Newspapers, Politics, and Canadian English

A Corpus-based Analysis of Selected Linguistic Variables in Early Nineteenth-century Ontario Newspapers

The study systematically analyzes the influence of political affiliation on early 19th-century Canadian English. By correlating the political allegiances of Canadian newspapers from this period with their usage of selected linguistic variables, a political dimension is added to the existing body of research on real-time diachronic studies on the development of Canadian English.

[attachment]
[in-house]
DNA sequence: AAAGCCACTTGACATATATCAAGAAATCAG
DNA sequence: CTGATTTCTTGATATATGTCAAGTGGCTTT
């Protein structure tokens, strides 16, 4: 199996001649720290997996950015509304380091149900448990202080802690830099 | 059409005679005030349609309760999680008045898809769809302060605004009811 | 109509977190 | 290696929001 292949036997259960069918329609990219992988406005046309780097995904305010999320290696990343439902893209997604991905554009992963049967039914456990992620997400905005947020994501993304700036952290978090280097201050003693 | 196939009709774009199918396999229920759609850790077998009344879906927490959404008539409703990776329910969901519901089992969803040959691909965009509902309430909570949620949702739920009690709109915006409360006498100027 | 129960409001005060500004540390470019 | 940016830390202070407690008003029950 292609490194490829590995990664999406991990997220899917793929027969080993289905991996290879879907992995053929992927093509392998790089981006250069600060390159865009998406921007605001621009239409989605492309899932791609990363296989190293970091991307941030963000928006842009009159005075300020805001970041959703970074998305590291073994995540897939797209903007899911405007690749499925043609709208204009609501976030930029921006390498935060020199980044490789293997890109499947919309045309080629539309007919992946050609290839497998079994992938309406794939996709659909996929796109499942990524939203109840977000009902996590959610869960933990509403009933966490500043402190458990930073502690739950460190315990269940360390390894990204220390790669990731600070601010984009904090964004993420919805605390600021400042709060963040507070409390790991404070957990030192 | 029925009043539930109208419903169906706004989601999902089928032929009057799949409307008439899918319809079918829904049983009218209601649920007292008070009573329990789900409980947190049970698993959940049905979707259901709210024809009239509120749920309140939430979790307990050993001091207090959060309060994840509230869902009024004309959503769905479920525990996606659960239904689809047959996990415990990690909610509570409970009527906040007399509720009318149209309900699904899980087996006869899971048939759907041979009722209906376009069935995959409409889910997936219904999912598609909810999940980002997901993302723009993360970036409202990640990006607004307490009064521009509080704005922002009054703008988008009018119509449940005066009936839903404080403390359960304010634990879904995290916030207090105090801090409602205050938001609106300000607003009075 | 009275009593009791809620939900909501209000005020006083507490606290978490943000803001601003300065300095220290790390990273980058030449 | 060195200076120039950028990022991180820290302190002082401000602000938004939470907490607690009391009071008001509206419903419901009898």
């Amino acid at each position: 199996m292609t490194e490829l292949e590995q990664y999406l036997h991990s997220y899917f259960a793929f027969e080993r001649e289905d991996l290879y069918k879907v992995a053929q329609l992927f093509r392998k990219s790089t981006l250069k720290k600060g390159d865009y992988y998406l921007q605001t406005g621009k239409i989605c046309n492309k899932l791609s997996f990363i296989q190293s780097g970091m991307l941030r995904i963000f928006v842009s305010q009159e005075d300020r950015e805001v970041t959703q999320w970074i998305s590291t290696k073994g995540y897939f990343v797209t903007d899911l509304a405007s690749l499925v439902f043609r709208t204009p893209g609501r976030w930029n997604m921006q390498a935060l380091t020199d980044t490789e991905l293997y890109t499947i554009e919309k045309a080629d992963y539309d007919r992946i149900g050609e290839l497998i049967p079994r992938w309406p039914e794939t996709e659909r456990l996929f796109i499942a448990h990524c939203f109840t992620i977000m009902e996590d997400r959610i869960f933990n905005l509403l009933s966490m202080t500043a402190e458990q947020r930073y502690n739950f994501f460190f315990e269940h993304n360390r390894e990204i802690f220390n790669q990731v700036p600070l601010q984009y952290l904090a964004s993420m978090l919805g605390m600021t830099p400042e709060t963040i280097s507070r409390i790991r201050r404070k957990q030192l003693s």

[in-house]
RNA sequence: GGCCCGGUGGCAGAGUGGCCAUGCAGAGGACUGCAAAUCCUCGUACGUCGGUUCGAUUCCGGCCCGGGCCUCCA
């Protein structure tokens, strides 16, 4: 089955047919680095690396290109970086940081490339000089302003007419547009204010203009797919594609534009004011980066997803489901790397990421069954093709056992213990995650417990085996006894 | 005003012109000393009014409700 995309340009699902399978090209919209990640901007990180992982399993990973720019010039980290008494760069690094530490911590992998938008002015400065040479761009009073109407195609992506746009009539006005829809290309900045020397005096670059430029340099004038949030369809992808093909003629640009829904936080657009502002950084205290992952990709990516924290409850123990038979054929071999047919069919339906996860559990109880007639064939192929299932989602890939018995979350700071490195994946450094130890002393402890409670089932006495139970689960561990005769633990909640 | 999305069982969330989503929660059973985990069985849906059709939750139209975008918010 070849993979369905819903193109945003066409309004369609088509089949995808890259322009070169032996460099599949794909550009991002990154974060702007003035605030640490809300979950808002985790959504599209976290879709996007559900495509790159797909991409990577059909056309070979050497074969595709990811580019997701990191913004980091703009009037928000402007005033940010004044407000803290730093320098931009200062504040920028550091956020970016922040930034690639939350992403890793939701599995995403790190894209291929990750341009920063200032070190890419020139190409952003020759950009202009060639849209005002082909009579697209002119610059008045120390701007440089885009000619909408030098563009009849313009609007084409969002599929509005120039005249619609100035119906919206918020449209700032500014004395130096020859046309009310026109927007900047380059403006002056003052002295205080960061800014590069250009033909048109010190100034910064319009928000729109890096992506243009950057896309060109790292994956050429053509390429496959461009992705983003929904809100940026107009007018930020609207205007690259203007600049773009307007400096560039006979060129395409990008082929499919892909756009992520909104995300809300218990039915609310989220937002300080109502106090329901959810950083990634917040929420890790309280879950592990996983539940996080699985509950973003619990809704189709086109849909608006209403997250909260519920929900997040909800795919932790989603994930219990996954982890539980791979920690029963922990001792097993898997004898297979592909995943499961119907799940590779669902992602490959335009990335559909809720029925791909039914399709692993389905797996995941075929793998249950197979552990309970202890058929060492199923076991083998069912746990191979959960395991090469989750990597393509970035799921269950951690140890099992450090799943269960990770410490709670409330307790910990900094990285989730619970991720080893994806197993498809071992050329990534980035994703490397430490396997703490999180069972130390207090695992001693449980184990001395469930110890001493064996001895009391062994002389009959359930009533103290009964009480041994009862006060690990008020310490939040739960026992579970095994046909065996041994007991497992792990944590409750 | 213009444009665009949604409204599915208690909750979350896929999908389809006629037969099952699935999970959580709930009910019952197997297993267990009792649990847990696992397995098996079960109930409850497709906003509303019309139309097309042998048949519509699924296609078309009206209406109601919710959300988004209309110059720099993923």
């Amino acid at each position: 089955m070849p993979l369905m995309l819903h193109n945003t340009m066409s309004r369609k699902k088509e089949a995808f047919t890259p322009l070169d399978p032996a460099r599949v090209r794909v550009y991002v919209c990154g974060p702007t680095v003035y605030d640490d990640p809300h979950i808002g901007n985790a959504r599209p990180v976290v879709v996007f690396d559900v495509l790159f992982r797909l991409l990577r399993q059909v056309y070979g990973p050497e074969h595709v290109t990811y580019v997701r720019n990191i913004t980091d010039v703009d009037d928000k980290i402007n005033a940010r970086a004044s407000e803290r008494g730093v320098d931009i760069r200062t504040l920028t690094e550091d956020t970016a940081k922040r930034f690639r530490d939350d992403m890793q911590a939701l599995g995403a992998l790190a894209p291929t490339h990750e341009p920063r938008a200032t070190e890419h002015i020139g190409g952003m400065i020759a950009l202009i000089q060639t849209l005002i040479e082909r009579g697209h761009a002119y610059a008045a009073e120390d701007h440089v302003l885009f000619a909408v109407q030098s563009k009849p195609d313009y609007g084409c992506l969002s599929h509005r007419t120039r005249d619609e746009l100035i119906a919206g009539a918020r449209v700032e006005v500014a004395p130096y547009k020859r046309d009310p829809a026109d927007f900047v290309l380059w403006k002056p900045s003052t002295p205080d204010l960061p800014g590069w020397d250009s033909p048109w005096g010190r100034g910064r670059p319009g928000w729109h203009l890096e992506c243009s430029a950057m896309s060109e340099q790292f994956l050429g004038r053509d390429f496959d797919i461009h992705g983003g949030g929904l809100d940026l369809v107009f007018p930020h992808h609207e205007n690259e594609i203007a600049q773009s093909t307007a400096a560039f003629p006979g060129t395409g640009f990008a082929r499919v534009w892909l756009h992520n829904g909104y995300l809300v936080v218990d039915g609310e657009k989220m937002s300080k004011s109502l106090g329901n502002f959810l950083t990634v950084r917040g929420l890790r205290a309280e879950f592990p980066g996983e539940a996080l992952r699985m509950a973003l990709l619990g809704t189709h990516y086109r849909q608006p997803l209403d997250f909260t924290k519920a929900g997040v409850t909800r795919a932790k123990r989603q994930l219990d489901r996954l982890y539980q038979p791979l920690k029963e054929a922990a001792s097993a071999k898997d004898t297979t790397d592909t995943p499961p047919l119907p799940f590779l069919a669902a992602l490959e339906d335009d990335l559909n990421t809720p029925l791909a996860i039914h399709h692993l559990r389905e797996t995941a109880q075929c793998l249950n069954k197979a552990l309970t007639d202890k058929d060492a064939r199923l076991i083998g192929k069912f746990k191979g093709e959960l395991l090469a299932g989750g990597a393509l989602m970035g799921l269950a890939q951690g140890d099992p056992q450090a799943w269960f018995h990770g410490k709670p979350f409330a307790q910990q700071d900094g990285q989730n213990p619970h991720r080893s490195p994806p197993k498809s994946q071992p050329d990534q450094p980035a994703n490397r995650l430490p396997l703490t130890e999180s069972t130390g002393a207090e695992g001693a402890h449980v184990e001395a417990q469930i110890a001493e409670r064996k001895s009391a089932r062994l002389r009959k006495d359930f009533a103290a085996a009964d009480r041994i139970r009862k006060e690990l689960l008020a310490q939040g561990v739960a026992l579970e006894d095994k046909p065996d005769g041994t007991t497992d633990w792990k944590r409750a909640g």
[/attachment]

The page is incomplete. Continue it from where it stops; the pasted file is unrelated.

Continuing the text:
In order to verify the linguistic assumptions postulated on the basis of the language-external political history, this study employs a corpus of early 19th-century Ontario newspapers (CENCONE) which is stratified along political lines into Tory and Whig papers with a temporal division into three years (1810, 1835, and 1860). These years have been selected with major political events in mind that most decisively shaped the history of the former British colony: the ‘War of 1812ʼ, the ‘Rebellion of 1837/38ʼ and the ‘Canadian Confederationʼ of 1867.